Importance Of Orientation

All across New Zealand , from Auckland to Wellington and Christchurch people have been using our 3D Print Service , and quite often there’s a factor they likely didn’t know about playing a major role in the outcome of their parts . The quiet sibling of variables such as surface finish , colour and accuracy , orientation is often overlooked but is no less important .

In fact , it has a direct effect on the majority of factors in SLS 3D Printing including strength , accuracy , surface finish , geometric deformation (warping) , cost and even whether holes come out round or not . Knowing a bit about orientation is useful knowledge indeed .

A Short Intro .

Additive manufacturing uses a process of building subsequent layers upon one another to create a 3D part . These layers are melted together but due to the pause between layers (as the printer lowers the platform etc) they cool slightly , meaning the bond between layers is  not nearly as strong as the bond along a layer . So if a feature needs to be strong for a particular purpose (ie a snap-lock tab needs strength and flexibility so it doesn’t snap off) then this should be orientated horizontally (along the layer) . Sometimes this causes an issue where two separate features on different planes both need high strength , in which case for example consider designing one to be printed separate and attached afterwards .

Layer by layer

Split Grains (Layers) Resized

Another analogy is if you think of cutting wood . With the axe you (try to) aim for the grains and split the log along those as they’re the natural weak point of the timber .

Accuracy is affected by orientation mainly in the following way – the laser is very accurate and the 2D ‘image’ it draws per layer is the most accurate part of the whole process . The inaccuracy comes in once the 3rd dimension is added and layers start to get piled on top of one another , then slight deformations from a number of variable come into play , and can change the geometry of your part slightly . These differences are small but should be kept in mind when printing round parts , as the ’roundness’ will be slightly affected if printed in any other orientation other than vertically .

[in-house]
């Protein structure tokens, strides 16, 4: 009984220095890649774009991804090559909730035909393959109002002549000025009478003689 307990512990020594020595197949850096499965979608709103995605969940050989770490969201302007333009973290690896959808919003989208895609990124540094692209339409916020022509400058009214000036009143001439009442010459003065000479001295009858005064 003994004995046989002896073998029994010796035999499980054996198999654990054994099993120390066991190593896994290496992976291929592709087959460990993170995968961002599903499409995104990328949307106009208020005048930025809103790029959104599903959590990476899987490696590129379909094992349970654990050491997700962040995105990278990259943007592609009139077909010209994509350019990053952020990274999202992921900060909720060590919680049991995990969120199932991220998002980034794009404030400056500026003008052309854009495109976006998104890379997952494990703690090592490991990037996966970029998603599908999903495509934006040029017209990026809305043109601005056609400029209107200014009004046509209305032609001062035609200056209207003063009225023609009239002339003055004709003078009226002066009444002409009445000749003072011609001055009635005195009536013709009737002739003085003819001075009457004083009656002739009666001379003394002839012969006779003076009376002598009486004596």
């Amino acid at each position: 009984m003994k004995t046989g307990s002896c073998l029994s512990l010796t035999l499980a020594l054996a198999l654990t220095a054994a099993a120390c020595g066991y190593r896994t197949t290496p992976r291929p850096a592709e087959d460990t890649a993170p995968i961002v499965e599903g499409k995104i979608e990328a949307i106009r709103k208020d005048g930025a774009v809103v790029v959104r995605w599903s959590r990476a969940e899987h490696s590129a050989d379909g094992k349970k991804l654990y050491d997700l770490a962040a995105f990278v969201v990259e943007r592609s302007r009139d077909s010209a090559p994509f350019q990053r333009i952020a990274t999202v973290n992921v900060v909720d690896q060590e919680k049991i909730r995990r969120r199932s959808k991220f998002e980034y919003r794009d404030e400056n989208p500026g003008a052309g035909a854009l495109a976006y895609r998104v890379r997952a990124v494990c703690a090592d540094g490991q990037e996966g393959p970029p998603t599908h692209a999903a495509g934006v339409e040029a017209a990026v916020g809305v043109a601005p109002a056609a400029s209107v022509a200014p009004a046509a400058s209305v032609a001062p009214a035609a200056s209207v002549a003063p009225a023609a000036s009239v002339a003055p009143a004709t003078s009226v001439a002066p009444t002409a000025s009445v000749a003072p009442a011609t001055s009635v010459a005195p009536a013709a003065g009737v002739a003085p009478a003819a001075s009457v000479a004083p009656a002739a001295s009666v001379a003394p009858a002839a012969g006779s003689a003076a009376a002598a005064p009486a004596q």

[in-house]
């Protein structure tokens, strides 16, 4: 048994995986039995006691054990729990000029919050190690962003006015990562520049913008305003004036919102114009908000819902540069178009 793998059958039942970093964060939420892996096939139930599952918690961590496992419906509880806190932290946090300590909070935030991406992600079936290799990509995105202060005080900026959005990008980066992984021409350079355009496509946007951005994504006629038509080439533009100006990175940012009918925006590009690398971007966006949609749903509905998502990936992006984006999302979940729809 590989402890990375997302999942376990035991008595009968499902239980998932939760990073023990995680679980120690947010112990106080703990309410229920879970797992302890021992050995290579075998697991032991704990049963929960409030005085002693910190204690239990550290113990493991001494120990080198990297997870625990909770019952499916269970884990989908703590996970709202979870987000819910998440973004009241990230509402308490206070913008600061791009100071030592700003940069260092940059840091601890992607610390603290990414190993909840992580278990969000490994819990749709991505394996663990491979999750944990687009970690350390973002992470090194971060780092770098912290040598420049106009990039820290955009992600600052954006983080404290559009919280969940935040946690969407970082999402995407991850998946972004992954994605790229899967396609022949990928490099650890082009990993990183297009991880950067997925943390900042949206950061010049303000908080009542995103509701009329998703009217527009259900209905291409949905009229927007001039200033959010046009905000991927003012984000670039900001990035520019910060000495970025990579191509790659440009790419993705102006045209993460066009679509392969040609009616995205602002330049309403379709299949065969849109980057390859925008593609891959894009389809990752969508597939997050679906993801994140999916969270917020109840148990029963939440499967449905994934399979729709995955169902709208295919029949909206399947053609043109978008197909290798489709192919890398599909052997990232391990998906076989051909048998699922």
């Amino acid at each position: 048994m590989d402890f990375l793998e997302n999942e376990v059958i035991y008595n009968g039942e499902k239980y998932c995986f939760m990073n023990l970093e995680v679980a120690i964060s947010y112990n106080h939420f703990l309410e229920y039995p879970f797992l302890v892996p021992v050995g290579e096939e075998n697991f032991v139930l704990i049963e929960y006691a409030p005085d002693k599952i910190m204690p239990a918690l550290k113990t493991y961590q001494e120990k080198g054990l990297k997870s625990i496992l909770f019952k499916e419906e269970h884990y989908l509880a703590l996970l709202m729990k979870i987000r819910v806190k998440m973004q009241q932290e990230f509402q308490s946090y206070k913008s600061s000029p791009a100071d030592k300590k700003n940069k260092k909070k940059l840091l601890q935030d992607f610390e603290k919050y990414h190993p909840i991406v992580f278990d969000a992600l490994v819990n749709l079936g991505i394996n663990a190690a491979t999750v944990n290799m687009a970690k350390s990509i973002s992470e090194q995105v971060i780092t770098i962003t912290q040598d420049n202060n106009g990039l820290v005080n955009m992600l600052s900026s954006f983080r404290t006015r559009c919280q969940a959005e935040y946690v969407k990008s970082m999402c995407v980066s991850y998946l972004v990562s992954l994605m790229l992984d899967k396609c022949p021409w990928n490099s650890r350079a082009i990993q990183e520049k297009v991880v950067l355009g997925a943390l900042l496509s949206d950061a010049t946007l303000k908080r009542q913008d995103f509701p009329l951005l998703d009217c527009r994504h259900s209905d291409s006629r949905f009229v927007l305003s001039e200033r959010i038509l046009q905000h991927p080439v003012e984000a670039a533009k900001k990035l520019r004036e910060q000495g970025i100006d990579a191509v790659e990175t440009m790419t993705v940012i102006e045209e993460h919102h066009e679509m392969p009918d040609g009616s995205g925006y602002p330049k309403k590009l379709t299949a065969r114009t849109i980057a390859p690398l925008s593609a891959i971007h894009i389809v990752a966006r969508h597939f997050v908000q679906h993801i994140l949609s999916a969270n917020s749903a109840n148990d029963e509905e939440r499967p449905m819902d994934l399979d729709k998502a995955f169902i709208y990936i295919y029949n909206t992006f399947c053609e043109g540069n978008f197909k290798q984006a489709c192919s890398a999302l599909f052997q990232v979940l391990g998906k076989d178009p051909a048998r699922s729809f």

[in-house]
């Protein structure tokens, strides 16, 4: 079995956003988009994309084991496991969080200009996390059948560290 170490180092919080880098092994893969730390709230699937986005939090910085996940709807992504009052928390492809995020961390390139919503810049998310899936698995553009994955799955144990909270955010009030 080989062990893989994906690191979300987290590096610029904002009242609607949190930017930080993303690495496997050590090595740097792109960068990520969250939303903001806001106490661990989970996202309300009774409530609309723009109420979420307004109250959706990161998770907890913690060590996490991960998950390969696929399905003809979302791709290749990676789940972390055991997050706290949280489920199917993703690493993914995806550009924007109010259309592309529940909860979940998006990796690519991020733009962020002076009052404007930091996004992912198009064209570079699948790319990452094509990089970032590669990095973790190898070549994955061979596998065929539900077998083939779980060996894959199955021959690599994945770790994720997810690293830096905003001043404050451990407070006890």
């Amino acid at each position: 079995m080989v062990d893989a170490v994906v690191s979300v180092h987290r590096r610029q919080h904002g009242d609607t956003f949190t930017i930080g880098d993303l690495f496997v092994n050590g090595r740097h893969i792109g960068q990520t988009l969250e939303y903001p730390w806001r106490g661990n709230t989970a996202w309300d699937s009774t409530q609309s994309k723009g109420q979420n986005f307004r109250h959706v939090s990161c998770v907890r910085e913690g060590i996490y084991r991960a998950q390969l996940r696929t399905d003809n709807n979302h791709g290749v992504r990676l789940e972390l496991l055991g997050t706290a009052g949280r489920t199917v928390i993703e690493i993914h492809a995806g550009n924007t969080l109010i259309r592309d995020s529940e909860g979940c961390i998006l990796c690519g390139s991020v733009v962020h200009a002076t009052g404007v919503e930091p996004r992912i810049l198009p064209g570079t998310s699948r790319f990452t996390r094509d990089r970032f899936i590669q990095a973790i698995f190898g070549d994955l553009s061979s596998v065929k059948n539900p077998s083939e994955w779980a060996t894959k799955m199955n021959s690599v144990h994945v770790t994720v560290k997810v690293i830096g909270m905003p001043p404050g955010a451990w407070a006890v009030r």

Curve Stepping

In terms of surface finish orientation affects horizontal curves where the nice smooth surface gets sliced into ‘steps’ . The degree of this ‘stepping’ depends on the gradient of slope , a steeper slope means smaller steps and a better appearance .

Warping is a major consideration if your part is boxy , has square features and edges and large , long flat sections . Warping is basically caused by the thermal difference within a part , heat causes expansion and loss of heat causes contraction . For example a long flat section will lose heat from its outer edges first and heat from the centre last , so the edges will cool and contract faster and leave your part looking like a banana .

Warped Part

Cost is affected by orientation in two ways – the size of your bounding box and Z Height of your part . The larger the bounding box the more space it takes in the printer and the more Z height the longer the print takes .

I hope that helps give you some insight into a few factors that can improve your parts and design using 3D Printing .



Design Guidelines

Read our recommended Design Guidelines